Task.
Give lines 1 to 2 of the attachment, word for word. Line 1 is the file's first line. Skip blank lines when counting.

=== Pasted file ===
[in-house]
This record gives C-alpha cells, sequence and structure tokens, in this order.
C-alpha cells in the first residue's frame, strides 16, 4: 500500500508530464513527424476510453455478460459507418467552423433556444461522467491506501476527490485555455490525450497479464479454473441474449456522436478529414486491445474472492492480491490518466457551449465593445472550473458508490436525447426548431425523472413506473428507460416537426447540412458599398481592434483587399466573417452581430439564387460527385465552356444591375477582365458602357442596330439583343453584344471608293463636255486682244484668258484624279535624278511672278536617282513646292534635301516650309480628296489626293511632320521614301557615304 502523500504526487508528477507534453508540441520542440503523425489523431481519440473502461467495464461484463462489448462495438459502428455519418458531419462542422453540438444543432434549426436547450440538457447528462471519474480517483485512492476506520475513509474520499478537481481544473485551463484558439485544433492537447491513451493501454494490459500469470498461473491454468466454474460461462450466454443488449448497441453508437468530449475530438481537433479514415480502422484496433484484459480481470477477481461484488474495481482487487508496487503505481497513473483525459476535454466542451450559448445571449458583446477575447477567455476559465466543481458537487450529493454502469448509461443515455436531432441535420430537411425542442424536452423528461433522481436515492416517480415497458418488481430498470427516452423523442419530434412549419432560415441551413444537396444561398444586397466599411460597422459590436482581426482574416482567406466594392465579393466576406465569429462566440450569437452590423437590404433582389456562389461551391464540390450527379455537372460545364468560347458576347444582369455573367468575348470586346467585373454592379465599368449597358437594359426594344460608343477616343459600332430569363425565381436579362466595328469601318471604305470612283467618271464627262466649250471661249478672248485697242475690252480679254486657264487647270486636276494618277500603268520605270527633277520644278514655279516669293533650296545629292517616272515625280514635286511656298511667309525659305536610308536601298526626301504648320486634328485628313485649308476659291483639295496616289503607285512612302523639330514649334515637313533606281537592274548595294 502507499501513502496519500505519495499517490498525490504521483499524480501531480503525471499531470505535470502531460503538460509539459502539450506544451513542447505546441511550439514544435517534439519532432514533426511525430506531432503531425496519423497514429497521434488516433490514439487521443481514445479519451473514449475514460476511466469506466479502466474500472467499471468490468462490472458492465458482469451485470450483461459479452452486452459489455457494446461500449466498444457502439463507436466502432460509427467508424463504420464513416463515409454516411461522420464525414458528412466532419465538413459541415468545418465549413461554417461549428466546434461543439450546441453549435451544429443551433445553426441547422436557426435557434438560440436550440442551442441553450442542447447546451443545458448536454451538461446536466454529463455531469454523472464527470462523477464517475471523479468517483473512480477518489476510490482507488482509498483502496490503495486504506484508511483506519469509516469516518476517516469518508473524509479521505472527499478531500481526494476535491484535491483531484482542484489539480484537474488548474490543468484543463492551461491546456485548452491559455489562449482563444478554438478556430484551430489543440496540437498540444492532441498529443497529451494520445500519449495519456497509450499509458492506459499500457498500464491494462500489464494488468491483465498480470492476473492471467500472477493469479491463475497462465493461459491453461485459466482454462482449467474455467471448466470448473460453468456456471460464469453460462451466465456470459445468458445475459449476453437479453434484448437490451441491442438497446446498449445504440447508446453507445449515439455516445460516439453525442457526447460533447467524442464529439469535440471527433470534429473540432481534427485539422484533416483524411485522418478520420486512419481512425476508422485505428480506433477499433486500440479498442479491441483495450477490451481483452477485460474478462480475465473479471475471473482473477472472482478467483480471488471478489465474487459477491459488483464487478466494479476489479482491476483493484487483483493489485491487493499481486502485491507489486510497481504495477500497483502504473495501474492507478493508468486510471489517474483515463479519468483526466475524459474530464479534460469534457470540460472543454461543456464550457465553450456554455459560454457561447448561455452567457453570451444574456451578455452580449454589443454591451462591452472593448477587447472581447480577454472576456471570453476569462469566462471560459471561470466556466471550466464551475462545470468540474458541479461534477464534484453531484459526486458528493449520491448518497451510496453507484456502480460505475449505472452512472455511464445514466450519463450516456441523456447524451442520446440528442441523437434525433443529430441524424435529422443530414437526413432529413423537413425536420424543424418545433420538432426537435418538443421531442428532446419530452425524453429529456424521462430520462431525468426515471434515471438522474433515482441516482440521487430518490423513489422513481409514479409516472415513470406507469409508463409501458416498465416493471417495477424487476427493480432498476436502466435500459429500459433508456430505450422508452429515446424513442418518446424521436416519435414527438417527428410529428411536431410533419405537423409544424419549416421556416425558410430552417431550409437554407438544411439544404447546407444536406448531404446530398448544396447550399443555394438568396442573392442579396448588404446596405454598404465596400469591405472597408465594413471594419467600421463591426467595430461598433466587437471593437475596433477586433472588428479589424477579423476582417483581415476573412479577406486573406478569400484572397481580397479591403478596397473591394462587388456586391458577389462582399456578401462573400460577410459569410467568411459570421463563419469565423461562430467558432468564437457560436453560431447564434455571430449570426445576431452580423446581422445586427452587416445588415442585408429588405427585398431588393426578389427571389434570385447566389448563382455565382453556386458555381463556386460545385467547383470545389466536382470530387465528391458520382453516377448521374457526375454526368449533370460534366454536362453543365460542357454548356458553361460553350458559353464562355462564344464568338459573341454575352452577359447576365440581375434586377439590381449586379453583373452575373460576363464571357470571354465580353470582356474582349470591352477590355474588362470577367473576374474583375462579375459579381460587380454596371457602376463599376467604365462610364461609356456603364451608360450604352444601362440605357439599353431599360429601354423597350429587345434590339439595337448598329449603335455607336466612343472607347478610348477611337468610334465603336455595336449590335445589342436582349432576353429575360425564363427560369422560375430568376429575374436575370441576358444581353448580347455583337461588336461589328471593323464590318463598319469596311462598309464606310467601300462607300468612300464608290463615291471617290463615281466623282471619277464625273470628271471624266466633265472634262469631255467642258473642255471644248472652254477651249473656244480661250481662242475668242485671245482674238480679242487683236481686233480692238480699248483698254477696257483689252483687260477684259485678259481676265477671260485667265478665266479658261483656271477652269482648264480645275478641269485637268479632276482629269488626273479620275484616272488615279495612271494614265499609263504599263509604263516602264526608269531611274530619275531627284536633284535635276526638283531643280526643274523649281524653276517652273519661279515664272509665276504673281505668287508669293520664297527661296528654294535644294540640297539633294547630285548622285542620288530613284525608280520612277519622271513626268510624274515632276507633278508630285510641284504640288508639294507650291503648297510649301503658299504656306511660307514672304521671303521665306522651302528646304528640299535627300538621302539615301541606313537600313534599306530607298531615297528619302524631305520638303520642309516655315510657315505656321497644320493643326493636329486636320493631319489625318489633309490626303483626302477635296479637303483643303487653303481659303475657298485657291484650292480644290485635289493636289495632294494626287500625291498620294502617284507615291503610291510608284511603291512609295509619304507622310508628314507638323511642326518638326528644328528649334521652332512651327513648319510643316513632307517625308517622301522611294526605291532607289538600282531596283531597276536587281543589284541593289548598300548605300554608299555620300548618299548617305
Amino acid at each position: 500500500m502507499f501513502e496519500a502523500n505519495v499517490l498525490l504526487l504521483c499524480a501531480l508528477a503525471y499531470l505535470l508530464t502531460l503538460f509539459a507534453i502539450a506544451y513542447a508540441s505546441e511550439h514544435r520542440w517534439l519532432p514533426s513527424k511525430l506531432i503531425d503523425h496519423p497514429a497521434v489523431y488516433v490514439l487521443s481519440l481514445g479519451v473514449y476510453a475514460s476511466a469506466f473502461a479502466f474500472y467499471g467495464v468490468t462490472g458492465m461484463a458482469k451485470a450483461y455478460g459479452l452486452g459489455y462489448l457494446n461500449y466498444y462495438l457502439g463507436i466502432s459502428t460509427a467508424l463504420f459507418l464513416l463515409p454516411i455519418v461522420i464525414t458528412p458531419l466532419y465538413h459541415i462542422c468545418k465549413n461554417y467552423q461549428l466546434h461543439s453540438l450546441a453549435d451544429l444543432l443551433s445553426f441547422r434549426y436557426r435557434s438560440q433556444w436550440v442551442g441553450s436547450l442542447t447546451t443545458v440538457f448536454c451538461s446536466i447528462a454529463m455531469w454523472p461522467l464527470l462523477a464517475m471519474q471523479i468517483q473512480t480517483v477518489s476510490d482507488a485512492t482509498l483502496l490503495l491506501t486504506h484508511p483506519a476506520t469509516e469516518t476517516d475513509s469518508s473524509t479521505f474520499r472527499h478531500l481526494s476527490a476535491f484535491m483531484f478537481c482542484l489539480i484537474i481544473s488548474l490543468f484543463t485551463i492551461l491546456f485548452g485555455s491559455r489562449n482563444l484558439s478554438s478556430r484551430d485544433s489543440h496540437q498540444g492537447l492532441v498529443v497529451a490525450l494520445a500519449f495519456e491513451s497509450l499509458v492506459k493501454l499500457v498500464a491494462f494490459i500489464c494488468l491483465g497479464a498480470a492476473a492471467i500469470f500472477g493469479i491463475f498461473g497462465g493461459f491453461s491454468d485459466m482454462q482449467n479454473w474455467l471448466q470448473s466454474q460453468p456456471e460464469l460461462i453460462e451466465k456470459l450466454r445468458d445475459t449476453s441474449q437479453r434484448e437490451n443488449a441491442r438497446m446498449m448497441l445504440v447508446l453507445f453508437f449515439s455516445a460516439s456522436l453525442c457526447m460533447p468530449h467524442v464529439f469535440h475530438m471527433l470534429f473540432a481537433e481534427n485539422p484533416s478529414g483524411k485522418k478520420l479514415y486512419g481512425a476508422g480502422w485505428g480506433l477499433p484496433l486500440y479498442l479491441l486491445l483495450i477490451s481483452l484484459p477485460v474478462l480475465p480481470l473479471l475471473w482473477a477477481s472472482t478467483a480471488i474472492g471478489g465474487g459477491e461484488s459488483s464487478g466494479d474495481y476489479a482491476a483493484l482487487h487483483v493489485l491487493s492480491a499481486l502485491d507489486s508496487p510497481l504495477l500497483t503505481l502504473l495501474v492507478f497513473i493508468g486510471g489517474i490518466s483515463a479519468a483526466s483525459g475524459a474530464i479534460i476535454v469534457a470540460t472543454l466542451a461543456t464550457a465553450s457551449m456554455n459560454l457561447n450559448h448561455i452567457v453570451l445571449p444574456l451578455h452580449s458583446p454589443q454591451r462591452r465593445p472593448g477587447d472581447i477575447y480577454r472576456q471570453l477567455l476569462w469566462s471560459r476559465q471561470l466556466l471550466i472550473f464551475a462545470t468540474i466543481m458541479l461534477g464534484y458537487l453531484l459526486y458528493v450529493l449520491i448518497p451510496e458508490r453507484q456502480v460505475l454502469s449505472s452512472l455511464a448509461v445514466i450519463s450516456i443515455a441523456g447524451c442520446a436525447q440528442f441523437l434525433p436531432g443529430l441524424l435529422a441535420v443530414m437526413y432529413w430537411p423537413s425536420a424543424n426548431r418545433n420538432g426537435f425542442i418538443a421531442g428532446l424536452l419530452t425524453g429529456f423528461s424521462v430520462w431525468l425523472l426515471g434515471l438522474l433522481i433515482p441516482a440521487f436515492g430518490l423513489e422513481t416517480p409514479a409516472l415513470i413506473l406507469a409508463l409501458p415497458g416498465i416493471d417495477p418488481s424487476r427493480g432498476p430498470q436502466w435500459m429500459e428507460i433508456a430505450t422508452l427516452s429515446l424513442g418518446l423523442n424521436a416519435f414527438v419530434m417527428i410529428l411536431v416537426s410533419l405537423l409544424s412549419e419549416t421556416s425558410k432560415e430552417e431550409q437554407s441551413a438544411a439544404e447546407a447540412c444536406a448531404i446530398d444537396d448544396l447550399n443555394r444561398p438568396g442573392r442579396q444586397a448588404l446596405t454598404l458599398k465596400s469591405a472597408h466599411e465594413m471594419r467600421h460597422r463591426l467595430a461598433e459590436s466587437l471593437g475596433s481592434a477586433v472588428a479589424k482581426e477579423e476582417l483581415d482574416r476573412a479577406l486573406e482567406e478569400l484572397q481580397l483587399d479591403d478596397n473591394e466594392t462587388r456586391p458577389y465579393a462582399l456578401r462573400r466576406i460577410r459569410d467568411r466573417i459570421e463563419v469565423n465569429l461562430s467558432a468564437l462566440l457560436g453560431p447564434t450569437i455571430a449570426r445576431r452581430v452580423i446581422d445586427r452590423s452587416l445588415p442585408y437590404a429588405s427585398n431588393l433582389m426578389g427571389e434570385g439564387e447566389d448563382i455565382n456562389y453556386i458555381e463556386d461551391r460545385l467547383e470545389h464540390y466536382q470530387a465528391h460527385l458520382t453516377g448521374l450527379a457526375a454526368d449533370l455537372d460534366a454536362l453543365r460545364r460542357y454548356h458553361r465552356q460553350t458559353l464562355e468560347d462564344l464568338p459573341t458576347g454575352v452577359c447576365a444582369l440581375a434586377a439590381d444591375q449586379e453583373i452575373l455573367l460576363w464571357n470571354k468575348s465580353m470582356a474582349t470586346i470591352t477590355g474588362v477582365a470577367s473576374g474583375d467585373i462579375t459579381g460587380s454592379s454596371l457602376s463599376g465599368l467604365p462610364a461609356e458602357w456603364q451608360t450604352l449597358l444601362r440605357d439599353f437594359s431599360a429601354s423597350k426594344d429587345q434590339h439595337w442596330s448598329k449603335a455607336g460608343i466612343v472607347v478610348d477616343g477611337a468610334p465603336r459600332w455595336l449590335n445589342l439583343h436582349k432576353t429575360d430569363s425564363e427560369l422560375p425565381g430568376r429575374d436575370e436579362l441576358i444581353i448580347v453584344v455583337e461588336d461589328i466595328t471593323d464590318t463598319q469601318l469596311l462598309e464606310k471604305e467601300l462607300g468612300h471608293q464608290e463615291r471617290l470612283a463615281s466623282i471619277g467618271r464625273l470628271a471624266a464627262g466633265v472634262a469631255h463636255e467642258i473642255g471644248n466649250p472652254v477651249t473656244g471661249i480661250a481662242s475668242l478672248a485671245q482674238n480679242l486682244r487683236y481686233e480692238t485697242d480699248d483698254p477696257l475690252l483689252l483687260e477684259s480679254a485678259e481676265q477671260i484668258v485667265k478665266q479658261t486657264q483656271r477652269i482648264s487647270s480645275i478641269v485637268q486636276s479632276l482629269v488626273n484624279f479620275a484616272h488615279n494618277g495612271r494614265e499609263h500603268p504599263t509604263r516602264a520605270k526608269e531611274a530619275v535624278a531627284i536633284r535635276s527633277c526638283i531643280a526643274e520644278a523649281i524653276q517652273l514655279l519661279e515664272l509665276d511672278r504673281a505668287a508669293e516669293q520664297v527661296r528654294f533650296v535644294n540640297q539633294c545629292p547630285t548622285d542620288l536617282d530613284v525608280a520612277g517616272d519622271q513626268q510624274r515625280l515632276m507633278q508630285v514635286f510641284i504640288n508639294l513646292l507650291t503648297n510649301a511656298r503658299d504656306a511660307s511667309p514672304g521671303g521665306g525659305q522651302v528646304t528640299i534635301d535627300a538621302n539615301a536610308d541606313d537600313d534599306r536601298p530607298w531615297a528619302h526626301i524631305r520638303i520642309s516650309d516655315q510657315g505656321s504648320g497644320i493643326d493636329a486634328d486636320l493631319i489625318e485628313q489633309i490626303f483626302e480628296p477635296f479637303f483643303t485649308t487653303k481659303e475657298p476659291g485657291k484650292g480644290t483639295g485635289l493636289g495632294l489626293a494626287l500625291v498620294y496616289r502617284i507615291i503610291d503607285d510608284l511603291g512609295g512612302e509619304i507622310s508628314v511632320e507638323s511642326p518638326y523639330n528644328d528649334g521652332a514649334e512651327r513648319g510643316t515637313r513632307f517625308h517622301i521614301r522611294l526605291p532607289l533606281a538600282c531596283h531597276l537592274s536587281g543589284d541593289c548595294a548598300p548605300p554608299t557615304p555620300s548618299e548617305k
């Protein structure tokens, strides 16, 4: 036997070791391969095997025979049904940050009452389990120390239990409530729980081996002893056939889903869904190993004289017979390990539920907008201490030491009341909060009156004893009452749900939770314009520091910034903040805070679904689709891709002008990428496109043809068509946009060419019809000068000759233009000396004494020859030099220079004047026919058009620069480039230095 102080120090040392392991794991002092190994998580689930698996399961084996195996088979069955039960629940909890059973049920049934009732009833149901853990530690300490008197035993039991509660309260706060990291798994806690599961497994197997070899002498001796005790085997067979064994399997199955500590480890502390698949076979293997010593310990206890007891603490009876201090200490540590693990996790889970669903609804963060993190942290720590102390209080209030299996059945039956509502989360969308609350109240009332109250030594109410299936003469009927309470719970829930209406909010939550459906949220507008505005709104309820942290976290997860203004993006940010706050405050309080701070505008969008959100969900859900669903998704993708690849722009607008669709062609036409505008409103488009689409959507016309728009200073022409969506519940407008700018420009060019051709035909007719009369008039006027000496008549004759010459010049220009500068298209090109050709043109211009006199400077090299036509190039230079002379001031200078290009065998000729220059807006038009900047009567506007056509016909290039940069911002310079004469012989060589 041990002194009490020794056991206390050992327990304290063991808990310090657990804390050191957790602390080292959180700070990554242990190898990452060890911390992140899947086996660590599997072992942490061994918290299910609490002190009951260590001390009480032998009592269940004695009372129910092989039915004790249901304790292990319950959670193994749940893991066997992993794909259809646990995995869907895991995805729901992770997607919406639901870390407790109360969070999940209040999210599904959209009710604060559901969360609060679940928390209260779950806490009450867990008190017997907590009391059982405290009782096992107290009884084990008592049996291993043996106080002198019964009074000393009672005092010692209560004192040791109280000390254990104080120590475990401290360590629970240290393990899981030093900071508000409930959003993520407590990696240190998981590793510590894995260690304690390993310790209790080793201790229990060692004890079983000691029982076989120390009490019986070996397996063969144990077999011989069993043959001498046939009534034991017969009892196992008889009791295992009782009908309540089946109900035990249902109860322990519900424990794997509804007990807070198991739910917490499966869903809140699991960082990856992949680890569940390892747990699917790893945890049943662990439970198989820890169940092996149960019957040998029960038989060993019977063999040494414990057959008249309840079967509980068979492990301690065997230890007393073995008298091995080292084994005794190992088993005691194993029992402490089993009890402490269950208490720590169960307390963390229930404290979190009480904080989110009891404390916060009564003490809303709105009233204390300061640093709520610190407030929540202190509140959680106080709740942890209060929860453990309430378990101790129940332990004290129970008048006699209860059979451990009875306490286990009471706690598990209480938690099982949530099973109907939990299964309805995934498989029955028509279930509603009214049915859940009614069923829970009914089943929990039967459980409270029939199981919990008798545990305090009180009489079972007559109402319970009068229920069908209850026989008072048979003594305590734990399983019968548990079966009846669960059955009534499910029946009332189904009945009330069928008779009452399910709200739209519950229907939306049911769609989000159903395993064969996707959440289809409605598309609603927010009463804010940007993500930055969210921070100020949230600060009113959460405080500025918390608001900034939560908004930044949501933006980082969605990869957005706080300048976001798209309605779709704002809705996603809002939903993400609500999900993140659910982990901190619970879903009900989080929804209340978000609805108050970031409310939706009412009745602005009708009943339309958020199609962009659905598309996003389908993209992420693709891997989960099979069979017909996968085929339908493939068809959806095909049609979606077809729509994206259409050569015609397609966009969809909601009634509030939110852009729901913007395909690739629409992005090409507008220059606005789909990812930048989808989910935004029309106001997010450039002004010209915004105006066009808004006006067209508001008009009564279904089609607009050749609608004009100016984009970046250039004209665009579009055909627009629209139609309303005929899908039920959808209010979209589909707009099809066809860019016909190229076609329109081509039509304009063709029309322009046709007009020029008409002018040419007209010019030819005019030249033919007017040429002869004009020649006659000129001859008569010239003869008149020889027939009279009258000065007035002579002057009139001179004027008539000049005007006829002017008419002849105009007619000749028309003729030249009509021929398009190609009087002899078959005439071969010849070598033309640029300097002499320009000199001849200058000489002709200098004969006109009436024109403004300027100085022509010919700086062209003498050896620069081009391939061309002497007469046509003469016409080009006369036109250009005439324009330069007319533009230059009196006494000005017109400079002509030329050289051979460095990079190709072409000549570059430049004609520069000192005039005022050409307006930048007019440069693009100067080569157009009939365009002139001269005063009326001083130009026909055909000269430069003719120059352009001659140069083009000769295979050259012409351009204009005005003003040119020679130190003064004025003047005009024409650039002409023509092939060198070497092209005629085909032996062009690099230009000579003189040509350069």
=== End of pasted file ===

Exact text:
[in-house]
This record gives C-alpha cells, sequence and structure tokens, in this order.